GG: What was it like to read your own book?
MM: It was an exhilarating, painful, inspiring, humbling, and deeply, deeply connecting experience. I wrote the book many years ago—I think it’s about twenty-five—and I never went back to it. That happens with many writers. You write and you move on, but in this particular case—it’s because of what my soul had poured out—I just felt that I had to let it be there. Revisiting it provided me with such an understanding of what life can mean if you have the courage to live it, because even though I was a child, there were certain things that my instincts said and which found affirmation through my mother and through the few whites who had the courage to bridge the divide and embrace me as a human being. There were certain things that I learned about myself that I said, “You wouldn’t want to relive that, but you should be proud that you had the courage at a young age to choose love over hate, to recognize that hatred is not innate in people, that it is taught, and that most importantly, what we have to do is give people the benefit of the doubt and see them as potential friends rather than certain enemies.”
GG: Were you prepared for the emotional impact rereading the book had on you?
MM: No, I wasn’t. I keep telling people that when I grew up we had no access to books, so nightly I was entertained by stories from my mother and grandmother. So I thought it was going to be that exercise, and I’m a great lover of poetry, so I thought that I could just be dispassionate about things. But no. You can’t when you are reading through the eyes of the heart. I just found myself having that world be so alive that there were moments that I had to remind myself that time has passed and those emotions have occurred, and that I no longer have to anguish over them as much as I did during the reading.
GG: You mentioned audiobooks. You listen to them quite a bit?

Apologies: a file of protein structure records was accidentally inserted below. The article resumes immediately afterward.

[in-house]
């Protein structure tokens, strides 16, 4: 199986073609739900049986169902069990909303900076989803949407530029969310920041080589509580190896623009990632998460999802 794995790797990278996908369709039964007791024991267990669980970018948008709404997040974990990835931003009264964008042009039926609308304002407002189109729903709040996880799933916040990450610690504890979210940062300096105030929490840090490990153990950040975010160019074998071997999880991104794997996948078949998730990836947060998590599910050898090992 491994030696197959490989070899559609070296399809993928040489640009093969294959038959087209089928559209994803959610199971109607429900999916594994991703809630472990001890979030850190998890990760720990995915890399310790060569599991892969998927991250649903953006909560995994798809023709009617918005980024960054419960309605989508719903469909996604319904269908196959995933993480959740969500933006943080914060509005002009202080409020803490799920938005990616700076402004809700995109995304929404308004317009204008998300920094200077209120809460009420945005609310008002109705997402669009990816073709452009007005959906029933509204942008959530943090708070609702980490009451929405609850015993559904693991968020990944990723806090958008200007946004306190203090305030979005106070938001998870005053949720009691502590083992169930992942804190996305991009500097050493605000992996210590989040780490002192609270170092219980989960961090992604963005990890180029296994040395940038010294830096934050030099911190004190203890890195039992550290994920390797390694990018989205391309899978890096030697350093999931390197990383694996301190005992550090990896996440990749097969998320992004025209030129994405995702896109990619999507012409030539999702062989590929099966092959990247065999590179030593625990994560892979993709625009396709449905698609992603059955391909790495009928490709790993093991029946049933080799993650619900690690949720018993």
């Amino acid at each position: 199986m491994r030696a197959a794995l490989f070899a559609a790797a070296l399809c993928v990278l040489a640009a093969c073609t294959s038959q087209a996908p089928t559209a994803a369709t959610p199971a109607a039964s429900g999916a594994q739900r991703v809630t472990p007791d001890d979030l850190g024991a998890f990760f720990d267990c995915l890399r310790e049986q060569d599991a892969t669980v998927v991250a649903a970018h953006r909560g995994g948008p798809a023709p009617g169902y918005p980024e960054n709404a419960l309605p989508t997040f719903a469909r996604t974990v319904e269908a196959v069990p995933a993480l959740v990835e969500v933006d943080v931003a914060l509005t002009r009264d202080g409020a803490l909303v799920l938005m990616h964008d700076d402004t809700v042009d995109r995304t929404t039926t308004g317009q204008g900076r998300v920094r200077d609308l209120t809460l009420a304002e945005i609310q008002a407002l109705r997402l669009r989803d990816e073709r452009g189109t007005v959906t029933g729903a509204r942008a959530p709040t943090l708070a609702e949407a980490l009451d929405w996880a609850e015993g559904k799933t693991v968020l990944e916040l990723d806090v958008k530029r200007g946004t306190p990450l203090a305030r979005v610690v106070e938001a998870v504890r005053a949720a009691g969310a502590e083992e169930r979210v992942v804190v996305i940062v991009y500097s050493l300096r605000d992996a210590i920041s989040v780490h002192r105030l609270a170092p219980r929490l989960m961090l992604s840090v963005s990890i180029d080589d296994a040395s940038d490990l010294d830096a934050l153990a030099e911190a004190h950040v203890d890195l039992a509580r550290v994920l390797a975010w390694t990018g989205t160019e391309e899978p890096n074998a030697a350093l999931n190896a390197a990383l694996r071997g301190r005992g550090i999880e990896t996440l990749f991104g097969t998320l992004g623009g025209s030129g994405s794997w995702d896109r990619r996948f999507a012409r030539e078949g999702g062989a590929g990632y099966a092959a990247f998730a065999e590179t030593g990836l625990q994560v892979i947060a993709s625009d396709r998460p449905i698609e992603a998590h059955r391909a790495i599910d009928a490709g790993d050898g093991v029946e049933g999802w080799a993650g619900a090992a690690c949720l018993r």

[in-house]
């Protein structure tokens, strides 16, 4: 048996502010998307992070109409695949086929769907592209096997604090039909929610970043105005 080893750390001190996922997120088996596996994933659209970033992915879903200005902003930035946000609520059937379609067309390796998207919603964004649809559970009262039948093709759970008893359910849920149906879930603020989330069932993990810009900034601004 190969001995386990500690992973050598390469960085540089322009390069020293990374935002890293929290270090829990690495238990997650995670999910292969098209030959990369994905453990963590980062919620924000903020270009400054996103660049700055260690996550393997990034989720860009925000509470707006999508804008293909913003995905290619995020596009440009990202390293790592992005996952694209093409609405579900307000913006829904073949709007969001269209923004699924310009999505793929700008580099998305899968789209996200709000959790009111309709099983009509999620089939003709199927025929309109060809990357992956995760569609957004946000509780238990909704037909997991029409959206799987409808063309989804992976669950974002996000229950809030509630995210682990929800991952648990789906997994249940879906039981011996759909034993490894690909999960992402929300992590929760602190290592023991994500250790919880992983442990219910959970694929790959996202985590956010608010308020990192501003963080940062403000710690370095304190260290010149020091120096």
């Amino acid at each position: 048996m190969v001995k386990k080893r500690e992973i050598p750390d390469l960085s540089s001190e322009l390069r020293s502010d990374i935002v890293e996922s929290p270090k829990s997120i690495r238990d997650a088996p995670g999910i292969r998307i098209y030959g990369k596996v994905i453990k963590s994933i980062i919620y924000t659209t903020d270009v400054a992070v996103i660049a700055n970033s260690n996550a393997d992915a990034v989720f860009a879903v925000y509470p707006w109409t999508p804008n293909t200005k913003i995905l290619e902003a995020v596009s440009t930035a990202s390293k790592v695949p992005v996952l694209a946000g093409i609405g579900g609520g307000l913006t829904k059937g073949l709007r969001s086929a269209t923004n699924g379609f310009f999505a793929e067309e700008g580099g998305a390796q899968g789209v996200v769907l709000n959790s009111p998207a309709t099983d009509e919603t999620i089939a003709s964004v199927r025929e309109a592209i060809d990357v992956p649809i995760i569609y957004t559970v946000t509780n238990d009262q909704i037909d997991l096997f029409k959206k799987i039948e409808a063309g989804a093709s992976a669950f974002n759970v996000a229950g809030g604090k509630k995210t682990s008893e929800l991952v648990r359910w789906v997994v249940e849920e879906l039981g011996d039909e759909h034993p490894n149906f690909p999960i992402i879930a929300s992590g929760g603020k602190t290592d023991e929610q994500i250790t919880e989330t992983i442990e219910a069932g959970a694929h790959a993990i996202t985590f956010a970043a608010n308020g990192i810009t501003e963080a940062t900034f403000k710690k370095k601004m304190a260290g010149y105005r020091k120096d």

MM: Oh, I’m a devoted fan. That’s how I came to know of you. And in fact, Blackstone, they were my first place to go for audiobooks because they were before Audible and Amazon and everybody. I mean, there was Blackstone and the reason why I enjoyed them tremendously, was because of the way I comprehend. I just cannot read and get as much from reading as others do, simply because it’s a habit that you have to acquire and often it’s better to do so when you’re young. But my knowledge, my comprehension, came through the ear, so when audiobooks came I said, “wonderful.” And so I could take them—I’m a runner, I’m a distance runner—and I could enjoy them on long trips, which I take a lot when I go give lectures, and I can also enjoy them at the gym. And in fact sometimes people wonder, “You always have your MP3 player. You must have a great collection of songs.” I said, “Oh, yes I do.” He says, “Oh, can you share them with us?” I say, “Yeah, one of them is called War and Peace and then the other one’s called The Story of Philosophy. I think you’ll recognize that one.” They say, “Hmm, what band is that?” But I get a kick because there’s nothing more wonderful for me than to really commune and I say so—the best of readers allow you to commune with those great lives and those wonderful stories, and I think it is a testament to the power of the human voice, which I believe was probably where we all began. When the voice found entrance, I think possibilities occurred and miracles happened.